A few days ago, I was reading through some threads on reddit/r/gunpla and came across a thread asking about where to buy a specific type of display base. One of the users responded with a few links on how to build your own, and from this link in particular, I was inspired to search out some local suppliers and do my own version. The basic premise to the base are a few sheets of acrylic and some metal standoffs. The plastic pieces are easy, I’ve been grabbing scrap acrylic from local shops for a while and I dropped by one near my work and they sell the scrap by the pound. I picked up about 4 pounds of scrap plastic; gloss black, clear, and white and in different thicknesses. The next item was a little harder to find, the metal standoffs. There are plenty of sources online (amazon, eBay, online retailers, etc) But I wanted to see these in person before I picked some out; so I found a local sign shop supplier that was a wholesaler. The guy there hooked me up for a small sale since I wasn’t a sign shop (they only sell to sign shops)

So I picked up some metal standoffs seen in the above picture. Metallic black, chrome, and satin aluminum in the 13mm x 13mm size. They didn’t have the red and blue metallic ones in that size so I ended up with 13mm x 19mm, they’re a little taller. They sell individually for about 1.50 – $2 a piece, so I ended up spending about $42 or so for the 5 sets of 4.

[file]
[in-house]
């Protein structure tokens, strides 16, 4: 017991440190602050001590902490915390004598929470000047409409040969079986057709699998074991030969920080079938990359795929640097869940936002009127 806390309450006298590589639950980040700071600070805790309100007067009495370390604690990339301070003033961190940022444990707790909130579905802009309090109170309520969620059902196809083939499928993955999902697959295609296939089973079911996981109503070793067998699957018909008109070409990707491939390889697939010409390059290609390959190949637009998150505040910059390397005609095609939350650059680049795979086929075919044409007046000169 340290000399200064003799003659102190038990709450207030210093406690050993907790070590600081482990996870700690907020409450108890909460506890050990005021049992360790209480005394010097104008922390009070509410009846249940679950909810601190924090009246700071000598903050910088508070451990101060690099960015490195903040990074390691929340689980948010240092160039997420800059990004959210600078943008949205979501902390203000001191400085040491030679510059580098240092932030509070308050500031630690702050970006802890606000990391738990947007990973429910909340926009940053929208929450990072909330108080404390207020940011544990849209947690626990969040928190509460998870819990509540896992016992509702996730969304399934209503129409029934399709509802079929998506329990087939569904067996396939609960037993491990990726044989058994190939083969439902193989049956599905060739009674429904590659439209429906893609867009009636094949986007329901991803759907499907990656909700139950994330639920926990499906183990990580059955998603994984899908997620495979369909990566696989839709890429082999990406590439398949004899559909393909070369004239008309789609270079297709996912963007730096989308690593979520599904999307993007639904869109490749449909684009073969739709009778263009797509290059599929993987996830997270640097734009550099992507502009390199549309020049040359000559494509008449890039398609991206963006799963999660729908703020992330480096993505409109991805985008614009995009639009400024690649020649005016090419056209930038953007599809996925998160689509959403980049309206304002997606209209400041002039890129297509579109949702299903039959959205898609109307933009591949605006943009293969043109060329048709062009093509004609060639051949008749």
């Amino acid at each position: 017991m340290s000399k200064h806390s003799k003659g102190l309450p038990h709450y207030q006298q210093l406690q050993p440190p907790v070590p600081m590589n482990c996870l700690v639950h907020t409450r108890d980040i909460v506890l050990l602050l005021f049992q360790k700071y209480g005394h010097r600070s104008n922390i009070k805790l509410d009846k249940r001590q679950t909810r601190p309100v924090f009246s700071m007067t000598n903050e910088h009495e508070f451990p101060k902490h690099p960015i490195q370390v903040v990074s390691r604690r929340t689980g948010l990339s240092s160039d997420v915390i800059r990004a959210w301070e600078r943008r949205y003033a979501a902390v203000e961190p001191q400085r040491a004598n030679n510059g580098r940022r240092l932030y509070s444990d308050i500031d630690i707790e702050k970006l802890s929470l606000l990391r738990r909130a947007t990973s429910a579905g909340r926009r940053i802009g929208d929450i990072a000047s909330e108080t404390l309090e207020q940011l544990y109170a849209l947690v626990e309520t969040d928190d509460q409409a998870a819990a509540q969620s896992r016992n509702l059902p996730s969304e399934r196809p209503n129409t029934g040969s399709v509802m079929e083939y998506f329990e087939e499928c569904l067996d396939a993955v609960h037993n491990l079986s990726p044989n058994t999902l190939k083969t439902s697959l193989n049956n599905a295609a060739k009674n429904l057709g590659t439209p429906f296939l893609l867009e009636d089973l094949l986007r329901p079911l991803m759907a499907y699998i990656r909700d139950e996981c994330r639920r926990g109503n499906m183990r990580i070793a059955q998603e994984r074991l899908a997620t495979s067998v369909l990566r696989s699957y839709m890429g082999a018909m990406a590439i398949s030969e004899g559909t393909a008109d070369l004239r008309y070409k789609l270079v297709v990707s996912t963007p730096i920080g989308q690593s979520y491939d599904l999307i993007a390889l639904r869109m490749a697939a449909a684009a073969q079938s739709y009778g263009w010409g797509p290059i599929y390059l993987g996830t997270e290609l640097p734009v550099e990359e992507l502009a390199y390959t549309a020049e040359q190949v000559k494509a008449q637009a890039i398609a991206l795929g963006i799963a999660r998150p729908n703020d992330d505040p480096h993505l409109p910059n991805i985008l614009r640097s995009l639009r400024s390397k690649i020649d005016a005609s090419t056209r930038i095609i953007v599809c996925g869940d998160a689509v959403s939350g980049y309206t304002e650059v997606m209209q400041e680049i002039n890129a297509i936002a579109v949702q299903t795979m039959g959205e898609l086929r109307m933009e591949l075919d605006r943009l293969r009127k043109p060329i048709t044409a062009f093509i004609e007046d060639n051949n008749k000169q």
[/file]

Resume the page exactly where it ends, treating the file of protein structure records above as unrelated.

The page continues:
Getting home, the first step is to plan out the base. The original idea was to mount a black acrylic sheet on top of a wood base, then the standoffs, then a clear acrylic sheet on top.

Tools needed:

  • Rulers, at least 2
  • T-square to help keep things aligned
  • Tamiya scriber (I have a plastic cutter, but the tamiya scriber has worked well for me for years)
  • Clamps – holds things together so you don’t slip up and seriously fuck yourself up
  • Wood boards as a work space
  • Power drill and associated drill bits

I then started working on using the scriber to cut up one of the thicker pieces of black acrylic. Keyword started. But I went back to work on the Shiki and didn’t get back to the base until Friday afternoon after work. I stopped by Michael’s’ Craft store and picked up a small metal picture frame, 5×7. I popped out the glass insert, backing, and paper insert and just focused on the frame. I had a new idea. The wood plaque I had earlier fits nicely inside the frame and on top of this wood poking through the frame will be the base black acrylic sheet. On top of the black sheet will be the standoffs and then the clear acrylic. So I then needed to remeasure everything then get to cutting. Since I had already started cutting into the black acrylic, I flipped the sheet over and started anew. The end result of the base parts are below. Frame, cut outs for the clear acrylic and black acrylic sheets, and the wood board. This will all make more sense as I continue.